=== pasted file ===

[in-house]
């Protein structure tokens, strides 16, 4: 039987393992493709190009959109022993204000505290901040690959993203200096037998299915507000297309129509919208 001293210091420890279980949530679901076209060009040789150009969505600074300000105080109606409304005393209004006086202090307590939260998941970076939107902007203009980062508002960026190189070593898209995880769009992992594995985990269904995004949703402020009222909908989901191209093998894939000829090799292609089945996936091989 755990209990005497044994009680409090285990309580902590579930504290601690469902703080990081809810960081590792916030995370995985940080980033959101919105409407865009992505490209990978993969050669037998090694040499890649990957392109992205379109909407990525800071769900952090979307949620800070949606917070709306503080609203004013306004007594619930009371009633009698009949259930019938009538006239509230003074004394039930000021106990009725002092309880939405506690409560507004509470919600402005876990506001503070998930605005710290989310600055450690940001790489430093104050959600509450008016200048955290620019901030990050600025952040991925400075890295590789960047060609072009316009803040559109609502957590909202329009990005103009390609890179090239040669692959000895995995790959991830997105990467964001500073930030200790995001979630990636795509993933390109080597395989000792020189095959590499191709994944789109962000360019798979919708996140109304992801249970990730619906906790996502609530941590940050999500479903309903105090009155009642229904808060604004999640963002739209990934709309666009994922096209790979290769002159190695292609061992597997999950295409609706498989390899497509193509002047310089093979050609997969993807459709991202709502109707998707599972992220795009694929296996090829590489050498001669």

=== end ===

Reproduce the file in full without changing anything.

[in-house]
């Protein structure tokens, strides 16, 4: 039987393992493709190009959109022993204000505290901040690959993203200096037998299915507000297309129509919208 001293210091420890279980949530679901076209060009040789150009969505600074300000105080109606409304005393209004006086202090307590939260998941970076939107902007203009980062508002960026190189070593898209995880769009992992594995985990269904995004949703402020009222909908989901191209093998894939000829090799292609089945996936091989 755990209990005497044994009680409090285990309580902590579930504290601690469902703080990081809810960081590792916030995370995985940080980033959101919105409407865009992505490209990978993969050669037998090694040499890649990957392109992205379109909407990525800071769900952090979307949620800070949606917070709306503080609203004013306004007594619930009371009633009698009949259930019938009538006239509230003074004394039930000021106990009725002092309880939405506690409560507004509470919600402005876990506001503070998930605005710290989310600055450690940001790489430093104050959600509450008016200048955290620019901030990050600025952040991925400075890295590789960047060609072009316009803040559109609502957590909202329009990005103009390609890179090239040669692959000895995995790959991830997105990467964001500073930030200790995001979630990636795509993933390109080597395989000792020189095959590499191709994944789109962000360019798979919708996140109304992801249970990730619906906790996502609530941590940050999500479903309903105090009155009642229904808060604004999640963002739209990934709309666009994922096209790979290769002159190695292609061992597997999950295409609706498989390899497509193509002047310089093979050609997969993807459709991202709502109707998707599972992220795009694929296996090829590489050498001669």